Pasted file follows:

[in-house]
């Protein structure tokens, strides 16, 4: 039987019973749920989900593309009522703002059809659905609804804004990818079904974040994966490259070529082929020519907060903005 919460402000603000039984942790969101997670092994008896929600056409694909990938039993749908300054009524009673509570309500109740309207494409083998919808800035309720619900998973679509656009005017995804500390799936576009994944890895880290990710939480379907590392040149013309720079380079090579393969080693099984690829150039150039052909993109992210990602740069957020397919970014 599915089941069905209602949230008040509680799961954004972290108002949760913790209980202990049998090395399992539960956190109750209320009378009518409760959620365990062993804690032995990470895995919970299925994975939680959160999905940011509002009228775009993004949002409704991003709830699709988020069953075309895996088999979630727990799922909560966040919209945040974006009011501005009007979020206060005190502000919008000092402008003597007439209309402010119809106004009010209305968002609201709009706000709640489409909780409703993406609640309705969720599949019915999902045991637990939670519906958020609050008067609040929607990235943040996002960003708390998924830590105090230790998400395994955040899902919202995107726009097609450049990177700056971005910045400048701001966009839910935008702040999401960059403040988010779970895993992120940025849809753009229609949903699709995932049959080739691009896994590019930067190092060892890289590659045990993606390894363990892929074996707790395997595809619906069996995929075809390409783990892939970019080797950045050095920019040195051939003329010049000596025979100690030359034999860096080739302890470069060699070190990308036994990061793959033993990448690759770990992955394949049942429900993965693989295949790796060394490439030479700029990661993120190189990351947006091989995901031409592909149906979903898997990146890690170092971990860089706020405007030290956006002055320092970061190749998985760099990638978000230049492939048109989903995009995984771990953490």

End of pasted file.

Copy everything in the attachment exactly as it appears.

[in-house]
């Protein structure tokens, strides 16, 4: 039987019973749920989900593309009522703002059809659905609804804004990818079904974040994966490259070529082929020519907060903005 919460402000603000039984942790969101997670092994008896929600056409694909990938039993749908300054009524009673509570309500109740309207494409083998919808800035309720619900998973679509656009005017995804500390799936576009994944890895880290990710939480379907590392040149013309720079380079090579393969080693099984690829150039150039052909993109992210990602740069957020397919970014 599915089941069905209602949230008040509680799961954004972290108002949760913790209980202990049998090395399992539960956190109750209320009378009518409760959620365990062993804690032995990470895995919970299925994975939680959160999905940011509002009228775009993004949002409704991003709830699709988020069953075309895996088999979630727990799922909560966040919209945040974006009011501005009007979020206060005190502000919008000092402008003597007439209309402010119809106004009010209305968002609201709009706000709640489409909780409703993406609640309705969720599949019915999902045991637990939670519906958020609050008067609040929607990235943040996002960003708390998924830590105090230790998400395994955040899902919202995107726009097609450049990177700056971005910045400048701001966009839910935008702040999401960059403040988010779970895993992120940025849809753009229609949903699709995932049959080739691009896994590019930067190092060892890289590659045990993606390894363990892929074996707790395997595809619906069996995929075809390409783990892939970019080797950045050095920019040195051939003329010049000596025979100690030359034999860096080739302890470069060699070190990308036994990061793959033993990448690759770990992955394949049942429900993965693989295949790796060394490439030479700029990661993120190189990351947006091989995901031409592909149906979903898997990146890690170092971990860089706020405007030290956006002055320092970061190749998985760099990638978000230049492939048109989903995009995984771990953490």